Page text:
Art History: ‘Poussin And The Dance’ (The Getty)

“One of the hopes of this exhibition was really to try to enlist visitors’ bodily experience in their understanding of these works of art that can sometimes seem a little bit like they live entirely in our heads, a little bit intellectualized.”

Although Nicolas Poussin is widely regarded as the most influential painter of the 17th century—the father of French classicism—he is not as well-known as many of his contemporaries, such as Rembrandt, Rubens, and Caravaggio. This is due, in part, to Poussin’s austere painting style and erudite subject matter, which often came from Roman history or the Bible. As a result, his work can sometimes feel a bit cold or remote to today’s audiences.

But earlier in his career, Poussin was inspired by dance. His paintings of wild revelry, filled with dancing satyrs and nymphs, emerged as his signature genre from that time. Poussin and the Dance, organized by the Getty Museum and the National Gallery in London, is the first exhibition to explore the theme of dance in Poussin’s work. By supplementing his delightful dancing pictures with new dance films by Los Angeles–based choreographers—this unique exhibition invites viewers into the world of Poussin in a fresh, relatable way.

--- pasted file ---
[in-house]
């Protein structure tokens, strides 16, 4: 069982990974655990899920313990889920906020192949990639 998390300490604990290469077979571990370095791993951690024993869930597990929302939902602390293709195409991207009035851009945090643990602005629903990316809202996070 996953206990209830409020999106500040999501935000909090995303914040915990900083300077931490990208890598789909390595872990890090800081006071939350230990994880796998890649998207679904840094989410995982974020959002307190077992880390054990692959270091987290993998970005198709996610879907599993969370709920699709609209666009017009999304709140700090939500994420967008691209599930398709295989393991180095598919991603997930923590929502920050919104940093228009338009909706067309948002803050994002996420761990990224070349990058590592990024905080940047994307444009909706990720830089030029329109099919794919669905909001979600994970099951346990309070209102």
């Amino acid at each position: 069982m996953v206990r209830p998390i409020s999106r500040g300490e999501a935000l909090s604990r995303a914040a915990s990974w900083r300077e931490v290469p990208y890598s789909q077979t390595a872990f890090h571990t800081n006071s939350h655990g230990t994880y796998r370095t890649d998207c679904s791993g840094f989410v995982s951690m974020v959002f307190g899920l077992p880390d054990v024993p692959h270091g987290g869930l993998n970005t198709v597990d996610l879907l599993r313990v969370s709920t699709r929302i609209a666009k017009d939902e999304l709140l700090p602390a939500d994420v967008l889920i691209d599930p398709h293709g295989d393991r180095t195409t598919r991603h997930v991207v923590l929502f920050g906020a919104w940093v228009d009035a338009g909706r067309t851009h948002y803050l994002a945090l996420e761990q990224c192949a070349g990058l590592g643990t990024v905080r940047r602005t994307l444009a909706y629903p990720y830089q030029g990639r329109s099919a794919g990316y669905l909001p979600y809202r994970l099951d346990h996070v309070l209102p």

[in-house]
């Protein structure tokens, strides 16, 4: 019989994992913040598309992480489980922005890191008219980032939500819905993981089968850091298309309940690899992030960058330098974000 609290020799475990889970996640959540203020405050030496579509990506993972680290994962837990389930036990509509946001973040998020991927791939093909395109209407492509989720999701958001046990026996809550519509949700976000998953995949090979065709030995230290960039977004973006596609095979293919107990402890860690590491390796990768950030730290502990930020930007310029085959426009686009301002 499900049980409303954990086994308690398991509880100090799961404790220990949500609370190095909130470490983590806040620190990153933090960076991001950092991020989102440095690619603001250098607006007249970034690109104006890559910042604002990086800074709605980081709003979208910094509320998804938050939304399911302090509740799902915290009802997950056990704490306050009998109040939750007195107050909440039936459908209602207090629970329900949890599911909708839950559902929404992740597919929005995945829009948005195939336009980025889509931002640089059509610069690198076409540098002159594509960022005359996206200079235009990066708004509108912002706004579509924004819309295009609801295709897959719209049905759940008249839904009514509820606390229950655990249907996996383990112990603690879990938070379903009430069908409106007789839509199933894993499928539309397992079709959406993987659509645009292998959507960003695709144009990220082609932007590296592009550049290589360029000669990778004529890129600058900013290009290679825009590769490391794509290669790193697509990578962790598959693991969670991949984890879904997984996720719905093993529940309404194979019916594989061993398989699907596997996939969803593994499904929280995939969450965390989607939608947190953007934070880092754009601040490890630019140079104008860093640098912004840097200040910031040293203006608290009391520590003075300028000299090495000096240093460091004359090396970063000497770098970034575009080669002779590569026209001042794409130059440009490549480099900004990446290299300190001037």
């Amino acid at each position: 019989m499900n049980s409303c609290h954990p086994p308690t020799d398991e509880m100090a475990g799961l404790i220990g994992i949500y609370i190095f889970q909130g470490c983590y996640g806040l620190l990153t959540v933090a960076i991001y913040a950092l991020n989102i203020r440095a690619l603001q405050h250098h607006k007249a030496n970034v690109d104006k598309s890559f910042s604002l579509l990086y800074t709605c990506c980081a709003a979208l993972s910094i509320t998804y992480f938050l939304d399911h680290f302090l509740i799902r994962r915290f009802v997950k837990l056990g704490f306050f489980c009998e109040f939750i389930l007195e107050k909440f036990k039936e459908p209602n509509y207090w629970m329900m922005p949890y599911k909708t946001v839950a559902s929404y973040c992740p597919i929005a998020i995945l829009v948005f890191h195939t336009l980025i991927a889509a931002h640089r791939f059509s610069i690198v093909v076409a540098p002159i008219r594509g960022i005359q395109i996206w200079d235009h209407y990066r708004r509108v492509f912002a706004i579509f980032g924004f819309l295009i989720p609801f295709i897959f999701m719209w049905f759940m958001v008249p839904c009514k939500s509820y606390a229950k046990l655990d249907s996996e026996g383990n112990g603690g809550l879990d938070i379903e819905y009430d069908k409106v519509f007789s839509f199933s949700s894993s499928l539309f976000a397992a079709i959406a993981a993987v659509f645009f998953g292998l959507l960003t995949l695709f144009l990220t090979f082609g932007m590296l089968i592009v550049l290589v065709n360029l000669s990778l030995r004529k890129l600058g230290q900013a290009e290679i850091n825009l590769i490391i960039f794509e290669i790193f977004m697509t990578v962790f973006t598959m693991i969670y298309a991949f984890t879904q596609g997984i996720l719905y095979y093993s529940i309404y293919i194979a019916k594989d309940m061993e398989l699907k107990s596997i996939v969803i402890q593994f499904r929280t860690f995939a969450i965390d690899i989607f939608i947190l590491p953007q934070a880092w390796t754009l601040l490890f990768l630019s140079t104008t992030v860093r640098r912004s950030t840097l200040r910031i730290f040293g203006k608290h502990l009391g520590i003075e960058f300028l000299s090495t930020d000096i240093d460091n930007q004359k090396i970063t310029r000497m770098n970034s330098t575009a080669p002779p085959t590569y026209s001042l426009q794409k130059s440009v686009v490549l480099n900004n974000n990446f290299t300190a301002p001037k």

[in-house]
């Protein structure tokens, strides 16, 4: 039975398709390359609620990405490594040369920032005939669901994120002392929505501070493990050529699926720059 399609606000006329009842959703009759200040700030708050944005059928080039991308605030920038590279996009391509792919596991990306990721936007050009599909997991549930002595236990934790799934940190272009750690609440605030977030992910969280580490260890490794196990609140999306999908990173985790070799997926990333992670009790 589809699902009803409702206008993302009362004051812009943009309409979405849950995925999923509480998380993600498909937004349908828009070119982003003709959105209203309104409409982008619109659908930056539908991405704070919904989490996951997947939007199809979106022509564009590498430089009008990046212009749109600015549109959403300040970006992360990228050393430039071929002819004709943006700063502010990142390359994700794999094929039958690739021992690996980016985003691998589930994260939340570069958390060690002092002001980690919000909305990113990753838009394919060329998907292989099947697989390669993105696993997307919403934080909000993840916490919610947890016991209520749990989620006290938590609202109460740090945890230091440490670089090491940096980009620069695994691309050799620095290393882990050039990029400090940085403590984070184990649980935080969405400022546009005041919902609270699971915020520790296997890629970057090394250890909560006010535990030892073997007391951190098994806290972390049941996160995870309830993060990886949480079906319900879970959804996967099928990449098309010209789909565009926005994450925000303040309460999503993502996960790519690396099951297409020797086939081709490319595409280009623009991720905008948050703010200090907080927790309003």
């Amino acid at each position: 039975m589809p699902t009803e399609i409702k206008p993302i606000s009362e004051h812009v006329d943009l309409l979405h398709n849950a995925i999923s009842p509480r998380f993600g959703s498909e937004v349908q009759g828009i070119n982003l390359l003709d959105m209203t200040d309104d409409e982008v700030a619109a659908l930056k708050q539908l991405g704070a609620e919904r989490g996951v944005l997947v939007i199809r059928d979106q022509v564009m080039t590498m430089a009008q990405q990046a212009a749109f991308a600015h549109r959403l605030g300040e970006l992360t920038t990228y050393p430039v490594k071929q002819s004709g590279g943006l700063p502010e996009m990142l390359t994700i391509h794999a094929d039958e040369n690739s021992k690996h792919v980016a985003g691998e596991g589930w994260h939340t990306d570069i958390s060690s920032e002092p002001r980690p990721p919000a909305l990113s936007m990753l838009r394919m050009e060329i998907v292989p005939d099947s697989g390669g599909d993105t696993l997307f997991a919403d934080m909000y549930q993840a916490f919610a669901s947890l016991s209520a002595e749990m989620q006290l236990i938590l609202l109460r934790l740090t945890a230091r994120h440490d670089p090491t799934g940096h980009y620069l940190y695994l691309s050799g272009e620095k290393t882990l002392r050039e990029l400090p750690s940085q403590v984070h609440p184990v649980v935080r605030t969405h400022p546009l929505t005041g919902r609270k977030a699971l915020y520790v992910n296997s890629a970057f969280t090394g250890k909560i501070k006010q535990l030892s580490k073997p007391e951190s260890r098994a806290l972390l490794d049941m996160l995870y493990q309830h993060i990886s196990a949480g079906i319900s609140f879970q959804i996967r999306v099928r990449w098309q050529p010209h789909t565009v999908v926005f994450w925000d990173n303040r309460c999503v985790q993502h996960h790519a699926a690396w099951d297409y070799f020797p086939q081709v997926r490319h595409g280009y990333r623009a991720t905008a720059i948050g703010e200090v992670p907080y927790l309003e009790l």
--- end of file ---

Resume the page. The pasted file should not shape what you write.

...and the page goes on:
In this episode, Emily Beeny, curator in charge of European paintings at the Fine Arts Museums of San Francisco and curator of Poussin and the Dance, joins Sarah Cooper, public programs specialist at the Getty, to delve into Poussin’s process and love of dance.

The exhibition, which received generous support from the Leonetti/O’Connell Family Foundation and is sponsored by City National Bank, is on view at the Getty Center through May 8, 2022.

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